Tuesday, December 10, 2013

The Jacksonian by Beth Henley and American acting

Well, I feel great. Finally, I saw a production with a wonderful group of American actors, whose work exemplifies what is uniquely American, and is equal to any of the English actors one can see in productions in New York. In this period in New York theater, the English dominate the acting scene, whether I like what they do, or not, the English have a skill that is admirable to see. To see Americans with the same level of skill is a pleasure, and a relief.

On the night I went to The Acorn Theater, one of a series of small theaters on Theater Row at 42nd Street, the audience had a large number of tourists from the Southern United States. Normal, it's a play written by a Southerner, with famous American actors. The theater is one of several that have been redesigned. The architects took the five buildings that were formerly there, which housed small, railroad, black box theaters, and completely transformed the space into wide, comfortable, well done Off-Broadway theaters. This one has 199 seats, all of them good, with legroom! There is a bar on the second floor, and some of the spectators brought their drinks into the theater. I'm not a fan of that, and don't know whether they snuck them in. Or, whether the theater has a policy of allowing drinks in the theater during the performance. At any rate, alcohol in the theater is not the equivalent of drinking tea during intermission in London.

The play was a surprise. I like Ms. Henley's work. And, I liked this one, too. But, it is very dark. I think that the audience was surprised, especially those from the South. Because, we were all waiting for the lovely, sad and funny world of Crimes of the Heart. And, this is not that. It has the wonderful characters that Ms Henley knows. But, the situation, which also has a murder in it, and a family with problems, and heartbreak, also is, well, just darker. I'm not going to tell the story. Go see the play.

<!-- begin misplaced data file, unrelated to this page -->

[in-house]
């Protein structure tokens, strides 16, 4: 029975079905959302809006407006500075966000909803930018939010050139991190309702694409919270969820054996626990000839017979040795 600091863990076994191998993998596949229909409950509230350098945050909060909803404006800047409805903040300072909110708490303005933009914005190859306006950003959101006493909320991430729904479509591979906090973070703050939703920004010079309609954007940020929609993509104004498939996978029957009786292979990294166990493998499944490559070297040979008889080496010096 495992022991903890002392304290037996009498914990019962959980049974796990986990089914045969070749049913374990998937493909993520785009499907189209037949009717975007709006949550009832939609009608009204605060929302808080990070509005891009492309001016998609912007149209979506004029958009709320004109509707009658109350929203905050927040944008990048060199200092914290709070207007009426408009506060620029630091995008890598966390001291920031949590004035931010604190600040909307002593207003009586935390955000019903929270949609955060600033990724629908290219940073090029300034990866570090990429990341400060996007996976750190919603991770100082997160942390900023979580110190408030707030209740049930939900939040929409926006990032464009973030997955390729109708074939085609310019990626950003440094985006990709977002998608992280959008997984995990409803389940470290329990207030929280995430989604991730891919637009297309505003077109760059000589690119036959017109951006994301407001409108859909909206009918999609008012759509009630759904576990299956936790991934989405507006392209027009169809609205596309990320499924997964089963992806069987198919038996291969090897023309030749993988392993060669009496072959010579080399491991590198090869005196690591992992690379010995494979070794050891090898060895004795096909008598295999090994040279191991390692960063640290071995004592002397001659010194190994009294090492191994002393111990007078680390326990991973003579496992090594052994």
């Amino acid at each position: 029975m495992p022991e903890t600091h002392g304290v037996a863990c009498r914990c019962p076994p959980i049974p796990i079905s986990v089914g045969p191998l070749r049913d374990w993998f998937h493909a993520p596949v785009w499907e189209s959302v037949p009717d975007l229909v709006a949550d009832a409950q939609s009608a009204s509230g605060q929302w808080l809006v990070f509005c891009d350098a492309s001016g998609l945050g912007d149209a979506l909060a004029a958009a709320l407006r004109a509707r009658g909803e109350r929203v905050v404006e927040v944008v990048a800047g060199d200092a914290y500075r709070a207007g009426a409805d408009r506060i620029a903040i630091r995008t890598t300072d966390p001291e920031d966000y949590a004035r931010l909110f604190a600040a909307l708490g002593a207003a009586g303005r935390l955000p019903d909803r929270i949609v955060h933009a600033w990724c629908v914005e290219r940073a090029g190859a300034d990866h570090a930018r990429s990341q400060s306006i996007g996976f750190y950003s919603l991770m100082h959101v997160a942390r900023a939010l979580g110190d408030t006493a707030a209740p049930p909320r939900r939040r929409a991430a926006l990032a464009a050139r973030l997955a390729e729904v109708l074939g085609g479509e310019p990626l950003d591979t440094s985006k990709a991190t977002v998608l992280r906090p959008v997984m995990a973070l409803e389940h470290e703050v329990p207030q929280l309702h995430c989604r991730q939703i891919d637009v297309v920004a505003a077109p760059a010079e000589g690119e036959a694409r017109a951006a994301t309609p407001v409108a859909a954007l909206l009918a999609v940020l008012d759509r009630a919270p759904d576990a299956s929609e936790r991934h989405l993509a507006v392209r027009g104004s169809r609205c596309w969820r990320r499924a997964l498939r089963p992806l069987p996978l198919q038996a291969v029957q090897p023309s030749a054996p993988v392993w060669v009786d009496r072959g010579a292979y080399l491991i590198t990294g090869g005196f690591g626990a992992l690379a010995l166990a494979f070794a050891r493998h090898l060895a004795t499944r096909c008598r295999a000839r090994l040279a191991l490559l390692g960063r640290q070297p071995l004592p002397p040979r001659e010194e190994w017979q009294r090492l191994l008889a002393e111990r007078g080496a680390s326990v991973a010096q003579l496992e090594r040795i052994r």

All of the actors are good. I've always liked Ed Harris. A nd, he is superb. I saw him and Glenn Headly years ago in Fool for Love. And, have followed their work ever since. They have a scene in this play that is fantastic. And, to my mind, their work in this scene exemplifies a level of work that has an energy in it that exemplifies the best American acting. Amy Madigan is wonderful as Mr. Harris' wife, in a role that could disappear, she doesn't. And, the rest, Bill Pullman as a barman, and Juliet Brett as Mr. Harris and Ms Madigan's daughter, hold their own with this group. Especially the work of Mr Pullman and Ms Headly, who play character roles, exemplifies the difference between what the Engish do, and what Americans do. Because, both of their characters are rendered with the same reality and skill that we see in major roles in most English productions. But, not with the secondary roles, which are played by competent actors, but they are not as real and skillful as the actors who play major roles. Here, all the actors are on the same level of skill. There are moments I might like it to be more real. But, I always think that. I am obsessed about not wanting to be aware that an actor is acting. This is especially true in the first part of the play. Perhaps, some of the playing I didn't like comes from some style that may be imposed by the director, but Robert Fall's is a good production.  But, at the end of the evening, I was more than satisfied Go see it!

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